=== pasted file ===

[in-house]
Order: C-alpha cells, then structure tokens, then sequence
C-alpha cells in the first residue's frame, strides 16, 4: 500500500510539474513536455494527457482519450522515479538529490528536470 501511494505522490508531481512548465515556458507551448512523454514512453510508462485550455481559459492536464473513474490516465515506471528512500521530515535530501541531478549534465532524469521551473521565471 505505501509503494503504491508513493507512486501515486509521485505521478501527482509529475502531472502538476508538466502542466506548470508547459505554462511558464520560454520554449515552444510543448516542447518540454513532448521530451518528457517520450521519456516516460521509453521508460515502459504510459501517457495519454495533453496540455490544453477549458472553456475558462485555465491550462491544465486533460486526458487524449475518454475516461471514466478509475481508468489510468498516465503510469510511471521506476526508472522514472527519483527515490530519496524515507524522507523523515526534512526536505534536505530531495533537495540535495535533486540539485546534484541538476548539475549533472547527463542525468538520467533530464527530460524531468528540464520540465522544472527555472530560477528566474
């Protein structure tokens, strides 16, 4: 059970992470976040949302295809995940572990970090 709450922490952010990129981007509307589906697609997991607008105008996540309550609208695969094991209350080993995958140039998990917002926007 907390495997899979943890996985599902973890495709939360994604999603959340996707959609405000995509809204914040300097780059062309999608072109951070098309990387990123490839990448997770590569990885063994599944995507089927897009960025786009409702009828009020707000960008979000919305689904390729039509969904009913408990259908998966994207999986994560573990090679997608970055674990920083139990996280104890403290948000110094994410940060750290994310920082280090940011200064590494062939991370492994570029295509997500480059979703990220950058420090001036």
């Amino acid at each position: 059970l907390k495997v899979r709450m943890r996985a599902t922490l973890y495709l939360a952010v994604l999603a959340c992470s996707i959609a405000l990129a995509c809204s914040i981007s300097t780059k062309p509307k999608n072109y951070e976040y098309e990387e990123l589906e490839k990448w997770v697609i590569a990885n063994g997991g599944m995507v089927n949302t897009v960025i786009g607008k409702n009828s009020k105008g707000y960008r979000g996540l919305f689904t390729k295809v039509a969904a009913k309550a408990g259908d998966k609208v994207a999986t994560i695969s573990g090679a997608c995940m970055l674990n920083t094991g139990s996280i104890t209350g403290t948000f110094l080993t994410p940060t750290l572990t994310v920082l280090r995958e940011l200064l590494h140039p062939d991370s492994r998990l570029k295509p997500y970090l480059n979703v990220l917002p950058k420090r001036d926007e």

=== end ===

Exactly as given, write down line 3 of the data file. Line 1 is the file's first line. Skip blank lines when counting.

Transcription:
C-alpha cells in the first residue's frame, strides 16, 4: 500500500510539474513536455494527457482519450522515479538529490528536470 501511494505522490508531481512548465515556458507551448512523454514512453510508462485550455481559459492536464473513474490516465515506471528512500521530515535530501541531478549534465532524469521551473521565471 505505501509503494503504491508513493507512486501515486509521485505521478501527482509529475502531472502538476508538466502542466506548470508547459505554462511558464520560454520554449515552444510543448516542447518540454513532448521530451518528457517520450521519456516516460521509453521508460515502459504510459501517457495519454495533453496540455490544453477549458472553456475558462485555465491550462491544465486533460486526458487524449475518454475516461471514466478509475481508468489510468498516465503510469510511471521506476526508472522514472527519483527515490530519496524515507524522507523523515526534512526536505534536505530531495533537495540535495535533486540539485546534484541538476548539475549533472547527463542525468538520467533530464527530460524531468528540464520540465522544472527555472530560477528566474